The debate around the use of interactive whiteboards is one that appears to polarize educators wherever i go – people either love them or loathe them. A couple of posts I read over the weekend have left me feeling that we need some sort of balance in the debate – and certainly some clarity of thought about what the issues actually are.
Take for instance Tim Stahmer’s post titled “maybe the board’s not that smart” in which he expresses his objections. He states:
I came away still not seeing the value of paying all that money (around $1000 plus the cost of the projector) for something with limited instructional purpose.
Herein lies one problem – Tim is regarding the board as an instructional device.
Gary Stager reiterates this point in his post titled Classroom Vice; he states:
My greatest concern about conflating “interactive” whiteboards with modernity is that this new technology creates a fossil record of ancient pedagogical practices. The whiteboards represent a pre- Gutenberg technology that reinforce the dominance of the front of the room. The priest chants from the “interactive” whiteboard while the monks take dictation on their tablet PCs.
Sadly, I’d agree with many of the observations included by these two, I’ve seen plenty of examples of the poor use of these tools – use of drill and practice-type activities, reliance on them as ‘motivation’ devices, and dependence on the templates provided by the developers etc. All true – bust surely there’s more to it?
in the same post, however, Stager states:
I applaud Supt. Vallas for his commitment to 1:1 computing. The portability, functionality and power of a modern laptop in the backpack of a student by definition challenges many of our notions of school.
The assumption here is that, somehow, a 1:1 computing option (presumably laptops for portability) is a better option because they They enable learning to occur anytime, anywhere across subject boundaries; at home and in the community; on nights and weekends.
Now I’m not going to disagree with this in principle, but, like my observation of the poor use of interactive whiteboards, I’ve seen equally poor use of student laptops, particularly where these are viewed as “instructional tools” by the teacher! In a recent research project here in NZ the researcher spoke to me of comments from students who were told to “close their laptops while I’m talking”, or that “schools desks are for books, not laptops”!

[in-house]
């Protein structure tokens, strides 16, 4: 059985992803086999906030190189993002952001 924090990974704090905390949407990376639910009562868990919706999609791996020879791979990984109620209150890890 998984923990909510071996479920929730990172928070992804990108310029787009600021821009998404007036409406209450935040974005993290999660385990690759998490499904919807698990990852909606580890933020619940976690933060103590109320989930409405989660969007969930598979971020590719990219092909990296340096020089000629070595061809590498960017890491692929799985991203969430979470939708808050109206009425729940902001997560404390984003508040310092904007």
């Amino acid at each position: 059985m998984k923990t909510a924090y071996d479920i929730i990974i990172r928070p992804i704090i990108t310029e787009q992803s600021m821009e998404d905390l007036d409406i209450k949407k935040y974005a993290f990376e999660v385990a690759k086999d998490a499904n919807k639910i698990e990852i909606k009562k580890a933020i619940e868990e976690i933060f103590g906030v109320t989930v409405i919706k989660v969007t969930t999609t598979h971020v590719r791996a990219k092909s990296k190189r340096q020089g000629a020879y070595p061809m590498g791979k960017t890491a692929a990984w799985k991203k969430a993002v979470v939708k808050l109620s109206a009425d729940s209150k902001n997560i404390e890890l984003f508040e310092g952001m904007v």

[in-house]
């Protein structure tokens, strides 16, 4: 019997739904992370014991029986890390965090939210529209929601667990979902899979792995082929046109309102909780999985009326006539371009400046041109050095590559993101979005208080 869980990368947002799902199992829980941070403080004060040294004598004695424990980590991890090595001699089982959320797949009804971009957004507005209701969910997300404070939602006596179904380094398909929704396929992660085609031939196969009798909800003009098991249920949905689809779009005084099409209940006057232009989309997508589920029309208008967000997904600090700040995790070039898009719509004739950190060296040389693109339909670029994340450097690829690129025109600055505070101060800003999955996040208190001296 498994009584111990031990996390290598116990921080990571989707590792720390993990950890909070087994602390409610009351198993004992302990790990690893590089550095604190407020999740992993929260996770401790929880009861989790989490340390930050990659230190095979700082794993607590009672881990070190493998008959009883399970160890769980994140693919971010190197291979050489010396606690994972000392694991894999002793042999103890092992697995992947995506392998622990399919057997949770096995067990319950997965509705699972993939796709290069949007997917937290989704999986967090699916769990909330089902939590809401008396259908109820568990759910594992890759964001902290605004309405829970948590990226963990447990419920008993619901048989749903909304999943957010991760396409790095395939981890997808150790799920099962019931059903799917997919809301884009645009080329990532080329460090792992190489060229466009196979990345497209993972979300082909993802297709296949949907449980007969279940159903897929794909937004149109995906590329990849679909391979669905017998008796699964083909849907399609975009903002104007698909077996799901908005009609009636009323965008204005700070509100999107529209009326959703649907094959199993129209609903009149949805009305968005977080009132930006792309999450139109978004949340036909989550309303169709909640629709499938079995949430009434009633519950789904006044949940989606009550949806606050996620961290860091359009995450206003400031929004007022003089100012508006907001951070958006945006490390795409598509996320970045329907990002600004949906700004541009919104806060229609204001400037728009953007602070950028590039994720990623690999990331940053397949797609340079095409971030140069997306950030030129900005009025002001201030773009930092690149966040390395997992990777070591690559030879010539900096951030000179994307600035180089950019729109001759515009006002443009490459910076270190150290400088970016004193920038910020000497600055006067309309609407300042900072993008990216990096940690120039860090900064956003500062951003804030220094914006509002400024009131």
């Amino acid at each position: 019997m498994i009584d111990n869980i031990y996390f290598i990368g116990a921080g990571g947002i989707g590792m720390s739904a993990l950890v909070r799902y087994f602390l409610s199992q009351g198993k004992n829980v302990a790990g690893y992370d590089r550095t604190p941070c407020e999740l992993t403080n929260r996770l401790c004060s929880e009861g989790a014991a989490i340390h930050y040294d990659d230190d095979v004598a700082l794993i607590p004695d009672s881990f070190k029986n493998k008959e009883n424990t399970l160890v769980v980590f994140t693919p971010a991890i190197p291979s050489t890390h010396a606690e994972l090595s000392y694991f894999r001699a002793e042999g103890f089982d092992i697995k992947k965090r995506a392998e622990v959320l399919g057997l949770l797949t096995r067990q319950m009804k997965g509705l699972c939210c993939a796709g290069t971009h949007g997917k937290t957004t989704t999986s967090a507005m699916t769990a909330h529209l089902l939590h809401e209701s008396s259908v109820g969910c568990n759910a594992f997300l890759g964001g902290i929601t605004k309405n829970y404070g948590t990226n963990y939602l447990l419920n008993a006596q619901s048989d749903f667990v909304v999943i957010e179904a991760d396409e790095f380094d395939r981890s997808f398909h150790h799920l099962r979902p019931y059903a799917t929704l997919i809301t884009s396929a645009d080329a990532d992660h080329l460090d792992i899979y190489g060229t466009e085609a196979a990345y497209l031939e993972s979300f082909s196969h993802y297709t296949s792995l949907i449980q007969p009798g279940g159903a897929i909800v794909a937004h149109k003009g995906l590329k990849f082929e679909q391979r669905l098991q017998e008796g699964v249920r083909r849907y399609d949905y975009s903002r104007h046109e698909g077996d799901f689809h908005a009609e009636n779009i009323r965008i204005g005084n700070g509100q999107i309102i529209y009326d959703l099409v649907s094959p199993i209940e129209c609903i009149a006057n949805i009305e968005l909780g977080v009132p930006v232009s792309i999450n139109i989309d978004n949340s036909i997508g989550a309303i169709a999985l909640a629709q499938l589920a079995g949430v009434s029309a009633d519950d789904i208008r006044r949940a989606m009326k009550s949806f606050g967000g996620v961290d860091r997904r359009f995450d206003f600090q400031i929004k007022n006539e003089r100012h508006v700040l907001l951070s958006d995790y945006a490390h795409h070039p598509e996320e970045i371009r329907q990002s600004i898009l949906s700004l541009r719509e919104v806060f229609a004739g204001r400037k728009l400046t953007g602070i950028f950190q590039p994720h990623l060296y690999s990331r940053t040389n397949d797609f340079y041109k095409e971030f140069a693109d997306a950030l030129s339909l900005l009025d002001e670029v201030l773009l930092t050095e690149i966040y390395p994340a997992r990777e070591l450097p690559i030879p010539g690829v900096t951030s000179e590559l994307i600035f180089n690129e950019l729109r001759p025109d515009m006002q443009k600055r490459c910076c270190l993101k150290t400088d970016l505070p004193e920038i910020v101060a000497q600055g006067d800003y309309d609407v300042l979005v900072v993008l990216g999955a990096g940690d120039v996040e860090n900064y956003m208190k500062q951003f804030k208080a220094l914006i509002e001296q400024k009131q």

Surely the issue is not about the technology but about the pedagogical practice? As long as we have an “instructivist” approach to the use of any technology in our classrooms we’ll face the same concerns, no matter what the technology is.
I’ve seen some wonderfully creative and innovative classroom programmes where students are using laptops as personal tools to create, communicate, and publish. In these classrooms the potential that Stager speaks of is certainly being realised.
Similarly, I’ve seen many instances of creative and innovative use of interactive whiteboards. I was possibly one of the first people in NZ to be using one regularly in a programme I ran at the Correspondence School. It was a professional development programme for teachers and we used a variety of approaches including group work, problem solving, challenges and reflection. The whiteboard was one of the technologies used, usually as a point of focus from individual and group feedback, or for demonstrating a task or something that someone had developed. Participants would move from their seats to interact with the elements of screen, offering ideas and opinions, using the tool set to annotate and manipulate – and at the end of such sessions, the record of what had been done was saved and stored on the course website for access at home or elsewhere for review and reflection.
We didn’t regard the whiteboard as an “instructional tool” (although arguably, at times, this is the way it was used) – rather, it was a part of the repertoire of teaching and learning devices that were selected from as was appropriate.
In some classrooms also I have observed these boards being used with young students in equally creative ways, as this picture from a classroom I visited illustrates:
The interactive whiteboard in this classroom is positioned in one of the learning bays or stations, and students are confidently working as a group, collaboratively using the board to construct a representation of their ideas and thinking using some mind-mapping software. This is quite a contrast to the perception that Stahmer makes in another of his posts where he says that:
Mounting the technology in one place in a classroom anchors the focus to that one place. In many ways it reinforces the space as teacher-centered with rows of students facing one way, the attention on one spot.
We need to move the debate away from regarding the technology as the villain (or hero) and instead focus on the pedagogy here. As long as we see classroom teaching as being about “instructional practices” we’re going to have problems with hwat we see happening with any form of technology.
The problem, as I see it, with interactive whiteboards can be summarised in the following thoughts:
- they’ve been over-sold on the promise of ‘motivating’ students
- they’re too similar to previous technologies used in instructivist classrooms (the chalkboard, whiteboard and OHP) and therefore get used with a subsititution mentality
- there’s an emphasis on the use of pre-prepared templates in the way these are sold and promoted (olften by the manufactuers) which reinforces an instructivist approach, and
- the fundamental approach to teaching and learning in many classrooms (reinforced by curriculum and exam pressures, timetables and subject silos) means that an instructivist pedagogy prevails!
In the words of Mae West, “it’s not what you’ve got, it’s what you do with it!”